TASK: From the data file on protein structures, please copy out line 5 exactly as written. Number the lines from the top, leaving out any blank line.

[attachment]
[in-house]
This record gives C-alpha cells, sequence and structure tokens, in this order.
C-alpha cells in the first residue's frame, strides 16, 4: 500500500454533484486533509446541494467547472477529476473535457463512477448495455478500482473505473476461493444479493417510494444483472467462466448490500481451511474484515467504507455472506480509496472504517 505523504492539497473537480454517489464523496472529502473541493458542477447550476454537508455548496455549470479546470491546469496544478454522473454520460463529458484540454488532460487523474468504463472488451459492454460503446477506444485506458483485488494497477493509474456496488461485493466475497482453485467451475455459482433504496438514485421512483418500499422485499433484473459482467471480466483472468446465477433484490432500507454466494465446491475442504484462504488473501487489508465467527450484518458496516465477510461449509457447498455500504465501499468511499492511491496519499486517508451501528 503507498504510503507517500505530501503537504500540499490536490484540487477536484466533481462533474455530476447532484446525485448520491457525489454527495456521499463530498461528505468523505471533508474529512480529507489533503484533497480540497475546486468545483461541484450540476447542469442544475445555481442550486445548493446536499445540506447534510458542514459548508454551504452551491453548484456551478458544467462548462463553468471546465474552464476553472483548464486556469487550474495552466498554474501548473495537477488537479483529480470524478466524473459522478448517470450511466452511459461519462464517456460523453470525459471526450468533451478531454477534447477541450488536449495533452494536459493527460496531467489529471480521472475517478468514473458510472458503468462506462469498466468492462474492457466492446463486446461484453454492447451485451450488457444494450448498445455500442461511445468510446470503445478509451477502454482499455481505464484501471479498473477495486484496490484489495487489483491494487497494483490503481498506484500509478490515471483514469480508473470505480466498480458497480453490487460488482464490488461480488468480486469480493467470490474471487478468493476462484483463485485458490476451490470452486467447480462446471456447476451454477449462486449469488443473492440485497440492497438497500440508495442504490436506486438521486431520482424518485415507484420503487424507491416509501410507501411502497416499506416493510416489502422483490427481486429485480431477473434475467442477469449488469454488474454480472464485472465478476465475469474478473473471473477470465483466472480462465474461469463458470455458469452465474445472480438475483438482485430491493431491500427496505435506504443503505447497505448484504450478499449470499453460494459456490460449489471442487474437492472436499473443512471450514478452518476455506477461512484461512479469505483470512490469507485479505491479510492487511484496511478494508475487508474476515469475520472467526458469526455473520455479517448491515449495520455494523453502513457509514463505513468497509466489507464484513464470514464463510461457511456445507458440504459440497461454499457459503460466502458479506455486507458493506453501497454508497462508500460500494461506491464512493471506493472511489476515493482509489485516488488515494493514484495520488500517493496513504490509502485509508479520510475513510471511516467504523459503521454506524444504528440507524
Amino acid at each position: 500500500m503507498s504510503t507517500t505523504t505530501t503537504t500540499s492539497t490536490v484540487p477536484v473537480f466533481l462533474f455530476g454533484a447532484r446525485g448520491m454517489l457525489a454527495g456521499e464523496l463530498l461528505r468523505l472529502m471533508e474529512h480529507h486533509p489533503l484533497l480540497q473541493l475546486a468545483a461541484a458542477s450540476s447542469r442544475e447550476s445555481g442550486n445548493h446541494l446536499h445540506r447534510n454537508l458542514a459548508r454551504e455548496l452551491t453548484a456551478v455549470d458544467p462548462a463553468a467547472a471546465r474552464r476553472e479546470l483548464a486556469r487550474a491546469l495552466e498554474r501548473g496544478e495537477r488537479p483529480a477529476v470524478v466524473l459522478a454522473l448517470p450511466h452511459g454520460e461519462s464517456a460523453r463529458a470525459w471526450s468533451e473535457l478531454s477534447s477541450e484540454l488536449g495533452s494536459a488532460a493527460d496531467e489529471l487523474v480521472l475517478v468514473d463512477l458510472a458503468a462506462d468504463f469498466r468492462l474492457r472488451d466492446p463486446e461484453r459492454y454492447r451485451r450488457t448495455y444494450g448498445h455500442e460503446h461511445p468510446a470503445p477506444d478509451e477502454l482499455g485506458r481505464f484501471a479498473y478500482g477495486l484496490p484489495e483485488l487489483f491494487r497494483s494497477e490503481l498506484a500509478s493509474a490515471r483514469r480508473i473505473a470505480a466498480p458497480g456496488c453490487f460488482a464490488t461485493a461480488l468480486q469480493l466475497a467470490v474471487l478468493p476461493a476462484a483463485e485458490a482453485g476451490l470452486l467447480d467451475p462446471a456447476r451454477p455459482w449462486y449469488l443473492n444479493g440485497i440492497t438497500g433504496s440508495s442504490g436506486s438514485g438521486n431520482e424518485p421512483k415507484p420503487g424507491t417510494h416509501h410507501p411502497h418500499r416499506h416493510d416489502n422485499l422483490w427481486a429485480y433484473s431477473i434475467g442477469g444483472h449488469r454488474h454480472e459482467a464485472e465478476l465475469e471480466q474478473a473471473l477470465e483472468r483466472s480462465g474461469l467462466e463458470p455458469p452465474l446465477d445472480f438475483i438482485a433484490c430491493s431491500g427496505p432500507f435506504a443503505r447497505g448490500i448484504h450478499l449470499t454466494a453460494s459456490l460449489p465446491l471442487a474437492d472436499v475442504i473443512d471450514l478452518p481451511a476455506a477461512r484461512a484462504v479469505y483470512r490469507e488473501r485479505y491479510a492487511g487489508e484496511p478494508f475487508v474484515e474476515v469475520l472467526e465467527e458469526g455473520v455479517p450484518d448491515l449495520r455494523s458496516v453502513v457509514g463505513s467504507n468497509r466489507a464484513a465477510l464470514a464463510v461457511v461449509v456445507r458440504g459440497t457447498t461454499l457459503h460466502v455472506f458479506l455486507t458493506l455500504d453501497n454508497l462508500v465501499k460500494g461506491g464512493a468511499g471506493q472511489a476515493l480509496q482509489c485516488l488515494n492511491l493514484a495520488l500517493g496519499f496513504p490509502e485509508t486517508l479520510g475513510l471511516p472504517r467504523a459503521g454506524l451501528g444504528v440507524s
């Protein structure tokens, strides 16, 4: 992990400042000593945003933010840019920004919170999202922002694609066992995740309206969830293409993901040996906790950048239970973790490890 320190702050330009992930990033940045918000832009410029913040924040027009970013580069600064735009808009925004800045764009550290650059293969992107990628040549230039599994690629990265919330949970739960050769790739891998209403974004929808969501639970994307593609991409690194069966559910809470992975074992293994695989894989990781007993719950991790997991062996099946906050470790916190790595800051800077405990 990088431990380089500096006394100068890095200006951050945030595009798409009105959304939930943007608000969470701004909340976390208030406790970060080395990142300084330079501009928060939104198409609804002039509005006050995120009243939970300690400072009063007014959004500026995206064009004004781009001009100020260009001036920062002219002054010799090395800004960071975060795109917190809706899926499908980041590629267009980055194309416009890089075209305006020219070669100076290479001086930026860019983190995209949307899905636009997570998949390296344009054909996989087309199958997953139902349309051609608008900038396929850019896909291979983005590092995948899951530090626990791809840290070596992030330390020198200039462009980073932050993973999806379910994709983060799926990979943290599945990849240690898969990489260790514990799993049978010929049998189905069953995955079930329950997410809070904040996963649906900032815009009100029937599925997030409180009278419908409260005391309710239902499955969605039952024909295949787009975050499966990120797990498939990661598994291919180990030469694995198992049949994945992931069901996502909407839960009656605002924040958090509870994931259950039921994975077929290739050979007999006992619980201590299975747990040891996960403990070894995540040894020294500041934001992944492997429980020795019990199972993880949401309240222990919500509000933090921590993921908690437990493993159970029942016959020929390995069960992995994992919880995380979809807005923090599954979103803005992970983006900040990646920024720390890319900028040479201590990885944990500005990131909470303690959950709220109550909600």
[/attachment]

């Protein structure tokens, strides 16, 4: 992990400042000593945003933010840019920004919170999202922002694609066992995740309206969830293409993901040996906790950048239970973790490890 320190702050330009992930990033940045918000832009410029913040924040027009970013580069600064735009808009925004800045764009550290650059293969992107990628040549230039599994690629990265919330949970739960050769790739891998209403974004929808969501639970994307593609991409690194069966559910809470992975074992293994695989894989990781007993719950991790997991062996099946906050470790916190790595800051800077405990 990088431990380089500096006394100068890095200006951050945030595009798409009105959304939930943007608000969470701004909340976390208030406790970060080395990142300084330079501009928060939104198409609804002039509005006050995120009243939970300690400072009063007014959004500026995206064009004004781009001009100020260009001036920062002219002054010799090395800004960071975060795109917190809706899926499908980041590629267009980055194309416009890089075209305006020219070669100076290479001086930026860019983190995209949307899905636009997570998949390296344009054909996989087309199958997953139902349309051609608008900038396929850019896909291979983005590092995948899951530090626990791809840290070596992030330390020198200039462009980073932050993973999806379910994709983060799926990979943290599945990849240690898969990489260790514990799993049978010929049998189905069953995955079930329950997410809070904040996963649906900032815009009100029937599925997030409180009278419908409260005391309710239902499955969605039952024909295949787009975050499966990120797990498939990661598994291919180990030469694995198992049949994945992931069901996502909407839960009656605002924040958090509870994931259950039921994975077929290739050979007999006992619980201590299975747990040891996960403990070894995540040894020294500041934001992944492997429980020795019990199972993880949401309240222990919500509000933090921590993921908690437990493993159970029942016959020929390995069960992995994992919880995380979809807005923090599954979103803005992970983006900040990646920024720390890319900028040479201590990885944990500005990131909470303690959950709220109550909600």